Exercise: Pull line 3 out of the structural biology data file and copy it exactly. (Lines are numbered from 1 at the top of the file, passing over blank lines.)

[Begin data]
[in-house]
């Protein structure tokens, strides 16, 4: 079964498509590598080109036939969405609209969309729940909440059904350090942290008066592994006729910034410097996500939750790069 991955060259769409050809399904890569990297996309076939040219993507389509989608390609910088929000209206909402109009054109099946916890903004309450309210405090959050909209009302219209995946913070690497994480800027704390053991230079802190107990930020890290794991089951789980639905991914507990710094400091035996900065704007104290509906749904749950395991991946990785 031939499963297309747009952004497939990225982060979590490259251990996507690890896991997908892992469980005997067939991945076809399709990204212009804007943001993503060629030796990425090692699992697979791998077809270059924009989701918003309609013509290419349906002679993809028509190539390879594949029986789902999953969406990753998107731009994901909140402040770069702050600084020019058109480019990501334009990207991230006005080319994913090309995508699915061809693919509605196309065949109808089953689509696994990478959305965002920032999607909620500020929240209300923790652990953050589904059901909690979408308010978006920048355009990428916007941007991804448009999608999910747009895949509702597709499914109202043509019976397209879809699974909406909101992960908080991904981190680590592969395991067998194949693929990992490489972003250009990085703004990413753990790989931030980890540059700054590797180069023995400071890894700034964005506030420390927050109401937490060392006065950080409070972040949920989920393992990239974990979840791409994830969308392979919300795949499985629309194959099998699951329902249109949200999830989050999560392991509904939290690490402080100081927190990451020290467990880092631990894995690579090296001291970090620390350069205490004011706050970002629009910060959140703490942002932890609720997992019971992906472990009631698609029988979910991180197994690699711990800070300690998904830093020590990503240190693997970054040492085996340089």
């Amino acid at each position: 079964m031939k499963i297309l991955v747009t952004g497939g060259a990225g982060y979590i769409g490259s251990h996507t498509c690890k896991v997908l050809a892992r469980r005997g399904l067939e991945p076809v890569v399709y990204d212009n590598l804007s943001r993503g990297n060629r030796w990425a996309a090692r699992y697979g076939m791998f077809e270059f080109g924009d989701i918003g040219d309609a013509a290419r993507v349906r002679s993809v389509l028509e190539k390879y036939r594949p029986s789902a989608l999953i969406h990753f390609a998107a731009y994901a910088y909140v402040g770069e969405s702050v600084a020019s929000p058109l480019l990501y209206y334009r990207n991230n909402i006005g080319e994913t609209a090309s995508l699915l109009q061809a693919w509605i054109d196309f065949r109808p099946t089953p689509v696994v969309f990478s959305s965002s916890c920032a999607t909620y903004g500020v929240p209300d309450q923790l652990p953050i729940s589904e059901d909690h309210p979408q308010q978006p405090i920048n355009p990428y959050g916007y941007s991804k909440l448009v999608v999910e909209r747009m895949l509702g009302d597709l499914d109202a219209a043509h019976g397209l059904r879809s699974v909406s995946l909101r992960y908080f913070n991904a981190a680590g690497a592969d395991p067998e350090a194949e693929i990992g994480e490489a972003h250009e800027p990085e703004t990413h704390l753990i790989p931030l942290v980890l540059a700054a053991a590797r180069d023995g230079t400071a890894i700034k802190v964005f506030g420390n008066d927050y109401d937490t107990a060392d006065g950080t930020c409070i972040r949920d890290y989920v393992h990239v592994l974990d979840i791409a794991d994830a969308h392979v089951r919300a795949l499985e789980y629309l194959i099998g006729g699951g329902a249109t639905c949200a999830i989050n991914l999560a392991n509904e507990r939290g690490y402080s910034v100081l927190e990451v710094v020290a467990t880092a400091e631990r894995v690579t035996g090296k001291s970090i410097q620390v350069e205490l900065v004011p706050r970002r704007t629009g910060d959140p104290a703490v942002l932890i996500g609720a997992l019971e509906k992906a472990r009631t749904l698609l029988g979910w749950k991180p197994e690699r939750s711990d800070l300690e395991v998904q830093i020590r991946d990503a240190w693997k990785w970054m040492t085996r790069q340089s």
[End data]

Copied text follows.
């Amino acid at each position: 079964m031939k499963i297309l991955v747009t952004g497939g060259a990225g982060y979590i769409g490259s251990h996507t498509c690890k896991v997908l050809a892992r469980r005997g399904l067939e991945p076809v890569v399709y990204d212009n590598l804007s943001r993503g990297n060629r030796w990425a996309a090692r699992y697979g076939m791998f077809e270059f080109g924009d989701i918003g040219d309609a013509a290419r993507v349906r002679s993809v389509l028509e190539k390879y036939r594949p029986s789902a989608l999953i969406h990753f390609a998107a731009y994901a910088y909140v402040g770069e969405s702050v600084a020019s929000p058109l480019l990501y209206y334009r990207n991230n909402i006005g080319e994913t609209a090309s995508l699915l109009q061809a693919w509605i054109d196309f065949r109808p099946t089953p689509v696994v969309f990478s959305s965002s916890c920032a999607t909620y903004g500020v929240p209300d309450q923790l652990p953050i729940s589904e059901d909690h309210p979408q308010q978006p405090i920048n355009p990428y959050g916007y941007s991804k909440l448009v999608v999910e909209r747009m895949l509702g009302d597709l499914d109202a219209a043509h019976g397209l059904r879809s699974v909406s995946l909101r992960y908080f913070n991904a981190a680590g690497a592969d395991p067998e350090a194949e693929i990992g994480e490489a972003h250009e800027p990085e703004t990413h704390l753990i790989p931030l942290v980890l540059a700054a053991a590797r180069d023995g230079t400071a890894i700034k802190v964005f506030g420390n008066d927050y109401d937490t107990a060392d006065g950080t930020c409070i972040r949920d890290y989920v393992h990239v592994l974990d979840i791409a794991d994830a969308h392979v089951r919300a795949l499985e789980y629309l194959i099998g006729g699951g329902a249109t639905c949200a999830i989050n991914l999560a392991n509904e507990r939290g690490y402080s910034v100081l927190e990451v710094v020290a467990t880092a400091e631990r894995v690579t035996g090296k001291s970090i410097q620390v350069e205490l900065v004011p706050r970002r704007t629009g910060d959140p104290a703490v942002l932890i996500g609720a997992l019971e509906k992906a472990r009631t749904l698609l029988g979910w749950k991180p197994e690699r939750s711990d800070l300690e395991v998904q830093i020590r991946d990503a240190w693997k990785w970054m040492t085996r790069q340089s």